For the week of November 18 thru November 24, 1998  

The philosophy of deep ecology

Commentary by DICK DORWORTH


Human beings can’t help but think. If you don’t believe this, try stopping it.

Thinking, in turn, is a prelude to action. Systems of thought governing the conduct of that action are called philosophies.

It would seem, then that a study and incorporation of philosophy into the lives of individuals and societies would be advantageous in any time, in any country. However, in the latter part of the 20th century, philosophers have managed to make their philosophical reflections so rarefied and analytical as to be functionally (i.e. socially) useless and, to the larger society, irrelevant. This is unfortunate.

In the original Greek, philosophy meant "love of wisdom." The absence of a love of wisdom in a great deal of the thinking, and, therefore, the actions of humanity (particularly in the last half of the 20th century) is so evident that every person can make his or her own list of mankind’s witless actions and their authentic consequences in our world.

It seems to me that a love of wisdom is as natural to humankind as, say, a love of, breathing fresh air, drinking clean water and honest discourse between people about the true situation of life on earth today. All of them are badly degraded by the world’s ever worsening environmental crisis.

Wisdom, like nature, is not composed of straight lines and sharp delineation’s, but, instead, of a plenitude of inter-connections and an endless force of relationships.

A true philosophy, then, a love of wisdom, is a dynamic field of potential action, not a static blueprint. This is an important distinction to keep in mind when thinking about any philosophy. People who neglect this point tend to become rigid in their thinking, fanatical in their actions, obtuse in their recognition of the consequences of those actions, oblivious to the universal law that every action has an equal and opposite reaction.

Among the philosophies that have developed in this century in response to the increasing degradation of the environment is one called "deep ecology." It is my personal favorite and by far the most interesting. And hopeful.

Deep ecology is a philosophy that has become an environmental movement that was initiated by a famous Norwegian philosopher and mountaineer, Arne Naess. It portrays itself as deep, because it asks deeper questions than other environmental philosophies, and it calls for a complete overhaul of the way humans think about and live on the Earth.

It is founded on two basic principles: a scientific insight into the interrelatedness of all systems of life on earth; and the idea that anthropocentrism—human centeredness, regarding humans as something completely unique and chosen by God to dominate the Earth—is a misguided way of seeing things.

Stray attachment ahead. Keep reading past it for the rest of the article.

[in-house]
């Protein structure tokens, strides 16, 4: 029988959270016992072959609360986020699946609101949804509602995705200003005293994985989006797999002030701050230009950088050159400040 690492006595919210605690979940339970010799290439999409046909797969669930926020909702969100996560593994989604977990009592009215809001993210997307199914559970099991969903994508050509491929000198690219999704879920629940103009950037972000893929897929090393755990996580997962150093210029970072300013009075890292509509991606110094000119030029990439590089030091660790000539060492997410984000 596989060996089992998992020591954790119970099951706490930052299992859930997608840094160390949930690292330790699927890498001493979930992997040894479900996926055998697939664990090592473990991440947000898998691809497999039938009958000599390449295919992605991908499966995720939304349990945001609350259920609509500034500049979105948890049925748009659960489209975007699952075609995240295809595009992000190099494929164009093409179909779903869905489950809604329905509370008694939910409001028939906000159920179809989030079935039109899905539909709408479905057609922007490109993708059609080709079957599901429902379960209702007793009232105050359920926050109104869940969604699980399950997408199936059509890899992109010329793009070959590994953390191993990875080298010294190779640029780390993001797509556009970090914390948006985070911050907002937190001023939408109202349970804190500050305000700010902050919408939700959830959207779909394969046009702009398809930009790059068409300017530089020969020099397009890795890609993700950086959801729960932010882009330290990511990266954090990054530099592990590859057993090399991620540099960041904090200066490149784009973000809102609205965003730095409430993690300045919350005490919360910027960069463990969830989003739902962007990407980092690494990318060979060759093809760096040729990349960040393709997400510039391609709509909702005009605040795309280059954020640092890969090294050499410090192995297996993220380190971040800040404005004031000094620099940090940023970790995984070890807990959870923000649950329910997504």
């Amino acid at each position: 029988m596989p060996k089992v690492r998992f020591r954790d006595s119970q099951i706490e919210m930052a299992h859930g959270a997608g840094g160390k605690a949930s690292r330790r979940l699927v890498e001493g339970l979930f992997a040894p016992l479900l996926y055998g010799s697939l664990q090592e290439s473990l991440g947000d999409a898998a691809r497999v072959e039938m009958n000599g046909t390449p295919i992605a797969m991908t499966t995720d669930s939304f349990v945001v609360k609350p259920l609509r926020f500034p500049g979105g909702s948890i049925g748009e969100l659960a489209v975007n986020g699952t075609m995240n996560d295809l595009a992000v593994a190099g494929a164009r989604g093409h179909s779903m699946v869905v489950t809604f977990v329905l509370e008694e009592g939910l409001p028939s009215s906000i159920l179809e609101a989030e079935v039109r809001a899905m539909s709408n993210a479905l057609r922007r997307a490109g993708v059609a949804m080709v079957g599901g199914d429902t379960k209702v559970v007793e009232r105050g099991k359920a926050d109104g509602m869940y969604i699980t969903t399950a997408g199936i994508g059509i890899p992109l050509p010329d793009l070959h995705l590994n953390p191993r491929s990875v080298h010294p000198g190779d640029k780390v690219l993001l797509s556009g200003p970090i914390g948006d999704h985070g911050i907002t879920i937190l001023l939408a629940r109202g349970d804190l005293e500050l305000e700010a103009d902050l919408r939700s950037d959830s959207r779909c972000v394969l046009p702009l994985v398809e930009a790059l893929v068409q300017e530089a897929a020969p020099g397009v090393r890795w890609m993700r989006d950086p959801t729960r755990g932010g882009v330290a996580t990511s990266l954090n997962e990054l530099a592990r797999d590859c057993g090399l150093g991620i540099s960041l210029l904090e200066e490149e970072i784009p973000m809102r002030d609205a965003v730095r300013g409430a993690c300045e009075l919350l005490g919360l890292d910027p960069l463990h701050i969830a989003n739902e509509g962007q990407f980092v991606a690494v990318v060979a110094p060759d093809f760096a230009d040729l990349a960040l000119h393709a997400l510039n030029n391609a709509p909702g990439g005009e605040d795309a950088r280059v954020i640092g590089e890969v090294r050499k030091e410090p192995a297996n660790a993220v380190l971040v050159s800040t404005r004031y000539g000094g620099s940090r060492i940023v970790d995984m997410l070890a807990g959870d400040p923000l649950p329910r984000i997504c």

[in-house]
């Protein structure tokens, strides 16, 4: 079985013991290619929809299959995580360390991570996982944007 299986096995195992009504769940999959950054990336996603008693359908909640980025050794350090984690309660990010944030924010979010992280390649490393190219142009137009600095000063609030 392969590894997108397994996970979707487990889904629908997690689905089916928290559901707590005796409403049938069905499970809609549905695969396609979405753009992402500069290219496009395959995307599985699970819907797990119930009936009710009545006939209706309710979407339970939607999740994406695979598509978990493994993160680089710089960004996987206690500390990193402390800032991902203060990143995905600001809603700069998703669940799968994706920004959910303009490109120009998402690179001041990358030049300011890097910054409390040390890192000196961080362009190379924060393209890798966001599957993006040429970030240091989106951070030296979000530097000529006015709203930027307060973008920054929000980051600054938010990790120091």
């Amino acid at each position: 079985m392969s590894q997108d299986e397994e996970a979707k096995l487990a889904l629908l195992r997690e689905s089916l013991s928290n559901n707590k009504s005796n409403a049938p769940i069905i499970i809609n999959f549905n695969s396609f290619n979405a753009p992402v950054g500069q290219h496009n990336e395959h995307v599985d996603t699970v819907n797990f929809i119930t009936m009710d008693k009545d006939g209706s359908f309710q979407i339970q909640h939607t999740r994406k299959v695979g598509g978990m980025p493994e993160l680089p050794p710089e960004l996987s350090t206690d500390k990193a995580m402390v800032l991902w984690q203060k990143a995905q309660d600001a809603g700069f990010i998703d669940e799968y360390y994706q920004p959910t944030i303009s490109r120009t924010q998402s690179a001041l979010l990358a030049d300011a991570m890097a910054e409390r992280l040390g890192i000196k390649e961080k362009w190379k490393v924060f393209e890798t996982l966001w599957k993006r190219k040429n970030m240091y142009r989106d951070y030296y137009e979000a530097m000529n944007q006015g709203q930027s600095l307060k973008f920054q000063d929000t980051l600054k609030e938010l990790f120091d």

It holds that an ecocentric attitude is more consistent with the truth about the nature of life on Earth, that humans are not the crown of creation but, rather, integral threads in the fabric of life. For example, from a deep ecology point of view, the so called "wise use" movement is misguided all the way from its disingenuous misuse of the word ‘wise’ to its completely anthropocentric misuse of the natural world.

The Deep Ecology Platform, as worked out by Arne Naess and George Sessions consists of eight points:

1) The well-being and flourishing of human and nonhuman life on Earth have value in themselves (synonyms: inherent worth; intrinsic value, inherent value). These values are independent of the usefulness of the nonhuman world for human purposes.

2) Richness and diversity of life forms contribute to the realization of these values and are also values in themselves.

3) Humans have no right to reduce this richness and diversity except to satisfy vital needs.

4) Present human interference with the nonhuman world is excessive, and the situation is rapidly worsening.

5) The flourishing of human life and cultures is compatible with a substantial decrease of the human population. The flourishing of nonhuman life requires such a decrease.

6) Policies must therefore be changed. The changes in policies affect basic economic, technological, and ideological structures. The resulting state of affairs will be deeply different from the present.

7) The ideological change is mainly that of appreciating life quality (dwelling in situations of inherent worth) rather than adhering to an increasingly higher standard of living. There will be a profound awareness of the difference between big and great.

8) Those who subscribe to the foregoing points have an obligation directly or indirectly to participate in the attempt to implement the necessary changes.

Humanity is part of nature, not its master. It is important in recognizing this point to distinguish between misanthropy—hating mankind—and anti-anthropocentrism. They are not the same thing, as some critics of deep ecology maintain.

One could enter into an understanding of deep ecology through any part of any one of the eight points of its platform. For instance, what is "a profound awareness of the difference between big and great?"

Think about it.

 

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